Stories about family

In between the waves

“Please inform them in Lahore.” “Sure, Baba. Have a safe journey.” She said after tucking him into the window seat. ‘Seat #2’ it said in black. She was glad it was in the front. He won’t have to walk too much to get off. “Tell them that I’ll be there by 8:45pm.” “Sure, Baba.” She hugged him and ended up hugging part of the seat. She went to stand with her mother. The mother and daughter walked to the other side of the bus. Two eyes followed them, and as the bus made his daughter and granddaughter momentarily disappear, he brought his eyes to ...

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When did they stop being a family?

The dark blue sky was aglow with a thousand shiny stars. “How pretty are the stars!” mused Mehnaz. She sat alone on the bench. No one was around, or at least, no one she could see. She took a cigarette out from her bag; it was the last one she had left. She searched for the lighter but couldn’t find it, so she kept rummaging through her bag until she finally concluded it wasn’t there. “Damn it!” Infuriated, she threw the cigarette on the grass, returning to her musing. A little while later, she picked it up and put it back in her bag. She ...

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Remembering Air Marshal (retd) Asghar Khan: A soldier, a maverick, and a loving grandfather

On June 25, 2002, my grandfather embraced my siblings and me as we carried our father’s body to his home in Abbottabad. In that moment and at the age of 81, he swiftly took responsibility of the family of his eldest son; he remained poised despite the overwhelming grief as familial duty called. At the tender age of 14, I had come under the wing of Air Marshal (retd) Asghar Khan. My mother and her three children permanently settled in my grandparents’ home in Islamabad. Living a semi-retired political life, he took an active interest in my education, reviewing ...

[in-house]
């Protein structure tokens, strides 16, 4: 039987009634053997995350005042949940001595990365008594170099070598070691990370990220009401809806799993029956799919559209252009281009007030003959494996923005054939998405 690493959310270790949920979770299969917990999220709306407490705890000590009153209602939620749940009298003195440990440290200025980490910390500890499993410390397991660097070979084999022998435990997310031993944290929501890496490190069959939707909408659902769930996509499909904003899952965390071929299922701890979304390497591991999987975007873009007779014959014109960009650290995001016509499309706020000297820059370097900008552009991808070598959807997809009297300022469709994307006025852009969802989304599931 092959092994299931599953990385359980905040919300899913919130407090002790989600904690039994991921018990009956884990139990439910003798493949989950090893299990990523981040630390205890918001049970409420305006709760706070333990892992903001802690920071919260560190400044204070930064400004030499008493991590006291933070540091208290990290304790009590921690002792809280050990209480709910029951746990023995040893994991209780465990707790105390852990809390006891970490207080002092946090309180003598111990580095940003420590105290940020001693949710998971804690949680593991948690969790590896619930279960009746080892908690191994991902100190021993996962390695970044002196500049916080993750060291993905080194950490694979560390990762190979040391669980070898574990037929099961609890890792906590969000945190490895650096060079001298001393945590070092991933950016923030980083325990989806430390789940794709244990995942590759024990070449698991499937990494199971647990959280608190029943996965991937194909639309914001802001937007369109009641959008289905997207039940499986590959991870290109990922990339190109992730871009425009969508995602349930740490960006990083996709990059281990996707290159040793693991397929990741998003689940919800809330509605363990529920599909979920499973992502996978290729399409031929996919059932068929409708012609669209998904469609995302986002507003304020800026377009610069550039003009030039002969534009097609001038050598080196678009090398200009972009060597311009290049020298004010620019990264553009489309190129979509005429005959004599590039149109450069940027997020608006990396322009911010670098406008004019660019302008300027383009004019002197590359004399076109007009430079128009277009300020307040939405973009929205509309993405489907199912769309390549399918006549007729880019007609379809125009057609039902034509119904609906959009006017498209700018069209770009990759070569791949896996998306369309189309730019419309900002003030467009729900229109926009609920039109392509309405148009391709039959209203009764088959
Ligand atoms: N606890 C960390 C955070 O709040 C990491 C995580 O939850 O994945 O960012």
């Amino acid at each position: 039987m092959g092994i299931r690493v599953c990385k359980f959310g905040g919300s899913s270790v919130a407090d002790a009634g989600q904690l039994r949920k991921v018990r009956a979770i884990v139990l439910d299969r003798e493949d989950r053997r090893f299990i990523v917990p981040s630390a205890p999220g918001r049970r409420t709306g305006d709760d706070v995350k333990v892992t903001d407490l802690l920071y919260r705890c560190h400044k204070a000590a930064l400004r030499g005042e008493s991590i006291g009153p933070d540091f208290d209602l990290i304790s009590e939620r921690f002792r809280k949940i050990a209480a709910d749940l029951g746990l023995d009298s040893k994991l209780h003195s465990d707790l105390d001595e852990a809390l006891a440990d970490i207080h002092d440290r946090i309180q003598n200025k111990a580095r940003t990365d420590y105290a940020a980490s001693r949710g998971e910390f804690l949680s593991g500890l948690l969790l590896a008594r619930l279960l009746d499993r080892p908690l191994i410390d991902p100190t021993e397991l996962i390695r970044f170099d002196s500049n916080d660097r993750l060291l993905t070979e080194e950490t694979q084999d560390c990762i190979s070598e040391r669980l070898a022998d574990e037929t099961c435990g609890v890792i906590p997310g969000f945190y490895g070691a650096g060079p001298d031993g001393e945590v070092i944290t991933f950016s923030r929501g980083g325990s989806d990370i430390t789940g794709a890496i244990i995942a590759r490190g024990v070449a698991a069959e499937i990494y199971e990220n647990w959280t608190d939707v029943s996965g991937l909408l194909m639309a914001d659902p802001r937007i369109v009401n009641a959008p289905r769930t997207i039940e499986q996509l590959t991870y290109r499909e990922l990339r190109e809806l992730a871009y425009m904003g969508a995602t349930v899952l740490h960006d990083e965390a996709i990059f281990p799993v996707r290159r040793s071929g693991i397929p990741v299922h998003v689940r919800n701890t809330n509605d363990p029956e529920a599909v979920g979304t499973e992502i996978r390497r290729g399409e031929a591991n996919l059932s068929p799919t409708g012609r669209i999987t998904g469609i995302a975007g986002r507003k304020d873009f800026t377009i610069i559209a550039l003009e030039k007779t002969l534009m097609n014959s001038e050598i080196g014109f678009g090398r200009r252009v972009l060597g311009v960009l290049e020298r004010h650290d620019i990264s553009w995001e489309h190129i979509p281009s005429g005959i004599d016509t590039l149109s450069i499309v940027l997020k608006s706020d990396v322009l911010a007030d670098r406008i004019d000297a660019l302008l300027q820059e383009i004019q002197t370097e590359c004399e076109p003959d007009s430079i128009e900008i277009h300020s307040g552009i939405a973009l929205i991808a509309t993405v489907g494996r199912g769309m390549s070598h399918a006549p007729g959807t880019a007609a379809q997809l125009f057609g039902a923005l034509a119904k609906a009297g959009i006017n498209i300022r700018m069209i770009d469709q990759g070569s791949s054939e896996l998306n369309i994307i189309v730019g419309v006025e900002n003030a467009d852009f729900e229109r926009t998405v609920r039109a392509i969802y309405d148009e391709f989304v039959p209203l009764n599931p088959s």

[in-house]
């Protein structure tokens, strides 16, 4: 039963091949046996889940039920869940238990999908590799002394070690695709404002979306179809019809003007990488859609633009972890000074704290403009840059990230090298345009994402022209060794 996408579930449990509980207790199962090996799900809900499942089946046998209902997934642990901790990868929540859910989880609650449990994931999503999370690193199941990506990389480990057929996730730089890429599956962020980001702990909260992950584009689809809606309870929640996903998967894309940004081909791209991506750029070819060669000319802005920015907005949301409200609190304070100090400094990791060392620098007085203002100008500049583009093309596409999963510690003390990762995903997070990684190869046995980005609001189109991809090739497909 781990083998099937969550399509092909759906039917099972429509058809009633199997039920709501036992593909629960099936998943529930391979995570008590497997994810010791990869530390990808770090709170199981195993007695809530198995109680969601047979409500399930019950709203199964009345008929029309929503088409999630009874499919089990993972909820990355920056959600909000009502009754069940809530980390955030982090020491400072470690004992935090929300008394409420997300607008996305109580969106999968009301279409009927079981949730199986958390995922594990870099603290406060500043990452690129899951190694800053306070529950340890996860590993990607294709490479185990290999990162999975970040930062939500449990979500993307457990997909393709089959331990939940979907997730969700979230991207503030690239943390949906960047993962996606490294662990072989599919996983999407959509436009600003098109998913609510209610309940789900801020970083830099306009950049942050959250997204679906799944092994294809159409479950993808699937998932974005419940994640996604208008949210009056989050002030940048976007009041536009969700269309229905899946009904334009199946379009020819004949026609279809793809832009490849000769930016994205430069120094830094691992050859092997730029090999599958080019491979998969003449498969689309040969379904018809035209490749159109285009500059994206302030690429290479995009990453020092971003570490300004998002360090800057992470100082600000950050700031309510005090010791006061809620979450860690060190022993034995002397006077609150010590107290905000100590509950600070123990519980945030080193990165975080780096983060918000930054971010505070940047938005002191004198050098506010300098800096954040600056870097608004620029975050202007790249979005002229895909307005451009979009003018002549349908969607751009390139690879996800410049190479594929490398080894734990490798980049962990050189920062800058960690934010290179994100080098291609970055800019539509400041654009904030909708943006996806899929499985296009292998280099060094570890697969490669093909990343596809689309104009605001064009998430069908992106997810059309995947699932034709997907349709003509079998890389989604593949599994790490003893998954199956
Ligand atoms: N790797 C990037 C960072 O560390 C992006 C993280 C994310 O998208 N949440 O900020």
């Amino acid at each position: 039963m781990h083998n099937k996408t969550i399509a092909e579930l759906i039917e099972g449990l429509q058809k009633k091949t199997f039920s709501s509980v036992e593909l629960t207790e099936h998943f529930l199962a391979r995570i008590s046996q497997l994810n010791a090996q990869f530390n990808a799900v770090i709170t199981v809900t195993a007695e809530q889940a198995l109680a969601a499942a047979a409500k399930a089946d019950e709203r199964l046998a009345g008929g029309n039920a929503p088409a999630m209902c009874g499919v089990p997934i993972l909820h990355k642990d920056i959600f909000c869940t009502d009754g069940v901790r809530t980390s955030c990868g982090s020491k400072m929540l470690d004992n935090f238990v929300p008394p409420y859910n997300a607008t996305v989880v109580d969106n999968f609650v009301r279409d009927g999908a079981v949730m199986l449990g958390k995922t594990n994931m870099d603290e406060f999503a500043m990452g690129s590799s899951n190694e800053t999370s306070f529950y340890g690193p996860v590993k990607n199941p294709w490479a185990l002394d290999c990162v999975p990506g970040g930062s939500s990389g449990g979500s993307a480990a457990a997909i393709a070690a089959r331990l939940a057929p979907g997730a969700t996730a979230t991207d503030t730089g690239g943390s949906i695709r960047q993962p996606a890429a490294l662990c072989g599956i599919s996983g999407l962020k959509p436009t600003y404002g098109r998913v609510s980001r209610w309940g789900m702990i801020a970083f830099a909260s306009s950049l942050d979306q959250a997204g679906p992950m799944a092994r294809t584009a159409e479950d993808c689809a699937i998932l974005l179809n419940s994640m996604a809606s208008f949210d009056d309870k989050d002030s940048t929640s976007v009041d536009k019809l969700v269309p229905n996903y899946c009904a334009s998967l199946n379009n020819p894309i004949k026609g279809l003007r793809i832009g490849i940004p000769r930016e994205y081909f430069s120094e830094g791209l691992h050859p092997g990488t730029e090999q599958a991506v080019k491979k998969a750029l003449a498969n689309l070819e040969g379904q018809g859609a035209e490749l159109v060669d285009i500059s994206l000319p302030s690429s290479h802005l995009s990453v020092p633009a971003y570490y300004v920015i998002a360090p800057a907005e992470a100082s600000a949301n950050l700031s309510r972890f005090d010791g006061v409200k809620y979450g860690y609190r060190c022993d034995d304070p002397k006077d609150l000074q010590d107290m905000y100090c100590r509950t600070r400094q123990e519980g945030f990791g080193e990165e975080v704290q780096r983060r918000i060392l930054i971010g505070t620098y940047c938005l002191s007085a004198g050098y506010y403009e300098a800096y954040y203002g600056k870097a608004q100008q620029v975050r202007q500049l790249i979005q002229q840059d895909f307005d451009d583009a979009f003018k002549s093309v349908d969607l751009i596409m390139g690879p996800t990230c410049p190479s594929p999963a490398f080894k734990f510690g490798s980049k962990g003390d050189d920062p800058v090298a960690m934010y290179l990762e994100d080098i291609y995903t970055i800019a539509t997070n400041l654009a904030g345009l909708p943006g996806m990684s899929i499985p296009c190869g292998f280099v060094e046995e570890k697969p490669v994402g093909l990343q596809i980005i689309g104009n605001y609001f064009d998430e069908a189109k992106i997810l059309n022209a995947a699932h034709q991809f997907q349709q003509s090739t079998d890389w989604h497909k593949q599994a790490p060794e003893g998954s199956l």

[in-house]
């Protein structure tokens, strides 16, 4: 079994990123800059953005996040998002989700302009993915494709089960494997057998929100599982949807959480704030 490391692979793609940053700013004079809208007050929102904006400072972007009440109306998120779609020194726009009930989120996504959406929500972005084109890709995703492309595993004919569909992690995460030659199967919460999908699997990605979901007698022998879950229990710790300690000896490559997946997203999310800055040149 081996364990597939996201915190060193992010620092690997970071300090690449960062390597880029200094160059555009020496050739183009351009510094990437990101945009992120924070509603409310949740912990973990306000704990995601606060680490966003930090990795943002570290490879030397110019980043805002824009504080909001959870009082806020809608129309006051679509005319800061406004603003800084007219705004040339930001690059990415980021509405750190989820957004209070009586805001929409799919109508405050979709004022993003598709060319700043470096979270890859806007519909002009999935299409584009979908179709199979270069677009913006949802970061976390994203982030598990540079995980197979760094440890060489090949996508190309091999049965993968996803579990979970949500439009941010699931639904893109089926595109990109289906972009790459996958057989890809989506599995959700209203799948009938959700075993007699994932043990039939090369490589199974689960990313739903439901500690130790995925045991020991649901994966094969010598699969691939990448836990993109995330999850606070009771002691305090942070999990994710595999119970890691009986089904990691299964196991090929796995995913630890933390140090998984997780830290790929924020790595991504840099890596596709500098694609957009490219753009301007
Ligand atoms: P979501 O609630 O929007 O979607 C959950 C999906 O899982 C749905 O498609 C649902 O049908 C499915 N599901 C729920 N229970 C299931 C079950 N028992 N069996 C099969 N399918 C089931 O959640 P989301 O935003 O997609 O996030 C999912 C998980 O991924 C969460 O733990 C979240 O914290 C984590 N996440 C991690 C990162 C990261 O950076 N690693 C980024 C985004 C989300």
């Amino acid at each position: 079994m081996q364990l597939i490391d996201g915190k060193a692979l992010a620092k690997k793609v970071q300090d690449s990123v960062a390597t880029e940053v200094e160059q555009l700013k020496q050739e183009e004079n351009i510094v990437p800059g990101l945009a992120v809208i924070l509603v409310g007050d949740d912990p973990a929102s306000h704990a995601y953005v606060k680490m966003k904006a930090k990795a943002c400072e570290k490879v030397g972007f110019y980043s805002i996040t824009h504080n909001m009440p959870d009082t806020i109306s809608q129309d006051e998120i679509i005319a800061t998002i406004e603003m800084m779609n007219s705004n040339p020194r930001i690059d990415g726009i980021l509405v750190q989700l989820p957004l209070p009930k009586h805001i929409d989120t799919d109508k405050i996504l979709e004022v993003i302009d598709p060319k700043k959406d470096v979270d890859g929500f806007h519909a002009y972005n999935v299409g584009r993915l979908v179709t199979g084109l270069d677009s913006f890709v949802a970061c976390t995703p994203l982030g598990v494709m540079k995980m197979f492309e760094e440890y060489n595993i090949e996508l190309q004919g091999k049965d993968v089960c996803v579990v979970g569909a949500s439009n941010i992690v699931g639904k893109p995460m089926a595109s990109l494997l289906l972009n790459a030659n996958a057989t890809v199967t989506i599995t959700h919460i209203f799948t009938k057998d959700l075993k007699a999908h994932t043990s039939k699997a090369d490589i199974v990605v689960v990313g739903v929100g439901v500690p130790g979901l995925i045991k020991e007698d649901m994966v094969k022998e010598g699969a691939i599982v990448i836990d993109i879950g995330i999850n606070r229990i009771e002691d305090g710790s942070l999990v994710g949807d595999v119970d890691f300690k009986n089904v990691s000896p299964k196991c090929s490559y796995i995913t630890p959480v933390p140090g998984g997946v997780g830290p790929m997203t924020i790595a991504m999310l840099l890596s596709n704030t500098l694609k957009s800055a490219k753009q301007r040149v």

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No peace under occupation: My parents are alive, but the conflict in IoK has ‘orphaned’ me

A few days ago, I celebrated my 19th birthday without my parents. No, I am not an orphan. But the conflict in Indian-occupied Kashmir (IoK) has ensured I live like one.  I was born in Srinagar. My father, Dr Ashiq Hussain Faktoo, spent nine years in prison before I was born. He was briefly released and then arrested within months of my birth. It has now been 19 years that I have not seen him under the open sky. He is one of Kashmir’s longest-serving political prisoners, having languished in jail for 25 years now. Sometimes I want to tear the prison down and carry ...

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The year of Zainab: Pakistan was jolted awake by the abuse of its children, but is that enough?

She stood by the footpath, her shoulders slouched because of the heavy bag she was carrying. I was waiting at the traffic signal in my car and something about her caught my attention. She was a fine kid, probably 10 or 11-years-old, and was coming from the school adjacent to where my car was stopped. She had two pigtails tied with blue ribbons, and yet her face was very tense. It had an unpleasant, don’t-mess-with-me expression, while her body language could best be described as stiff. Every woman reading this knows the expression, because it never goes away. We are taught to ...

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The road not taken: Going to Cambridge or getting married